She sighed, grabbing Bonnie’s hand. “Just looking out for you,” she murmured. “Be safe in Blackwater.” Letting go, Pippa vanished around the corner, already calling out to someone else. Probably Ellen since she’d scamper now that exams were done.

“What was that about?” Marceline asked as they headed for her car. “Also, hey and why did you walk? I would’ve picked you up on my way past.”

“Figured I’d save you the hassle. Plus I was bored so I went for a walk,” Bonnie explained with a shrug. “And Pippa’s just concerned that I’m hanging out with you for unhealthy reasons so she tends to over analyse anything we do together. Like going to the movies.”

Marceline snorted. “It is a date.”

“Pippa doesn’t know that.”

“And why is she so suspicious of me anyway?” Her arched eyebrow was almost mocking.

Bonnie offered a faded glare in reply. “I did tell her I find you attractive, you know. She probably thinks I spend time with you to satisfy some sick self-delusion or whatever.”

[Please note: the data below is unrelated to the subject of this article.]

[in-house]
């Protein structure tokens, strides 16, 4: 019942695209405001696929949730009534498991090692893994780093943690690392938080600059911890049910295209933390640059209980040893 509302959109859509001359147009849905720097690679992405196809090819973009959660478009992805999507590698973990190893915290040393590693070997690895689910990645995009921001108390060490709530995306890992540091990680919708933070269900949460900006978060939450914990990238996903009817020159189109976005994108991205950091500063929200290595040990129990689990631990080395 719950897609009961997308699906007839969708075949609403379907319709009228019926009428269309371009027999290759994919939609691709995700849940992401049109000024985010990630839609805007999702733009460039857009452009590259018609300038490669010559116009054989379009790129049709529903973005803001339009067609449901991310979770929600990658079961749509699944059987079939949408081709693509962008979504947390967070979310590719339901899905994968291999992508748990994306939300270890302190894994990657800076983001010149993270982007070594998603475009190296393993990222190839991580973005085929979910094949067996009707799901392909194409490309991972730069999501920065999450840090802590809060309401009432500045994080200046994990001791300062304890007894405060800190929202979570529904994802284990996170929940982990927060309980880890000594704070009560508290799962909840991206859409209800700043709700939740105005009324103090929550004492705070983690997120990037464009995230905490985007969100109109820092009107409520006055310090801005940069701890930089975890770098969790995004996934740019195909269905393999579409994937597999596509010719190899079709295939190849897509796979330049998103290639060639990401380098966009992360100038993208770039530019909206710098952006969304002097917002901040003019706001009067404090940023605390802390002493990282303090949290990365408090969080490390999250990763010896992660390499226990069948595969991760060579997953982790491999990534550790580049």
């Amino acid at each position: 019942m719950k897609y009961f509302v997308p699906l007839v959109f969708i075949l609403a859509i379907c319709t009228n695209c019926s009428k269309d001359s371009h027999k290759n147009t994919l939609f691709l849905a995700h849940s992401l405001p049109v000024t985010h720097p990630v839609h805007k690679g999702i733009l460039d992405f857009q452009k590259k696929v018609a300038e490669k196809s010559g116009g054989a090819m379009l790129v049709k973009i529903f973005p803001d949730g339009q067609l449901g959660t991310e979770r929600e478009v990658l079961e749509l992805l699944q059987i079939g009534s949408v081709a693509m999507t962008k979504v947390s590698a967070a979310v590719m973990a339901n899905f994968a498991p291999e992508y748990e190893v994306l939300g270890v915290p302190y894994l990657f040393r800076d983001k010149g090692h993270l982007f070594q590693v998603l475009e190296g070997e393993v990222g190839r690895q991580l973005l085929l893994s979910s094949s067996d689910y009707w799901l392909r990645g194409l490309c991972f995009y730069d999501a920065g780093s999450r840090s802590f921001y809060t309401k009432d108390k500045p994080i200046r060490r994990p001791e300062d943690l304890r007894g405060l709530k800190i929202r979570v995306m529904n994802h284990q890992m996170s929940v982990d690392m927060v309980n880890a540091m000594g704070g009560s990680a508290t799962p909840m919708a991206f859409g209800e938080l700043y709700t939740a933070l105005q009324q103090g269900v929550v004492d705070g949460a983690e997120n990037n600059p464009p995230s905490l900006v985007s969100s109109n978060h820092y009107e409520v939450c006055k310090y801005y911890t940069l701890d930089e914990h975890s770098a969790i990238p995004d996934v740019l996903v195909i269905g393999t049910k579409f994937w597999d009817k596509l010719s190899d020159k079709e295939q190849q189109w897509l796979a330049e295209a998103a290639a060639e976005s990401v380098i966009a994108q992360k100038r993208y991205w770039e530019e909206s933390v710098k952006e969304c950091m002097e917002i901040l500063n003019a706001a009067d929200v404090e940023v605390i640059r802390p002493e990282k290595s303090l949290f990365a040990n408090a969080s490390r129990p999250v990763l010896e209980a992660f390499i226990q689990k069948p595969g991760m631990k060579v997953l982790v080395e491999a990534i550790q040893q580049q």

“Yeah,” Marceline sighed, sinking into the divers’ seat. “It’s probably not healthy.”

“Luckily for me,” she pointed out. “You asked me out. So it’s totally fine.”

“I dunno about totally…” Marceline sang. “You are dating me. Nothing will ever be fine.”

Bonnie clucked her tongue. “That’s not very nice. You’re fine.”

Marceline cast a funny look over at her. “Sometimes you say nice things and I have to wonder if you even know who I am,” she grumbled. “Like… you know why people avoid me… right?”

“Yes, you’ve told me stories,” Bonnie affirmed. “I maintain that stuff you did before doesn’t matter. What’s that saying… you’ve got to put your past behind you?”

“Thanks, Timon,” Marceline chuckled, rolling her eyes.

“Everyone deserves a second chance, Marceline,” she asserted. “So stop worrying.”

“You’re quite unusual.”

“Thank you.”

Marceline didn’t continue with that line of conversation. Despite anything Bonnibel might say it was obvious she’d harbour some form of uncertainty for a long while yet. But that’s okay; Bonnie would beat it out of her… Well, not beat because that’s just wrong. But she’d be there to help.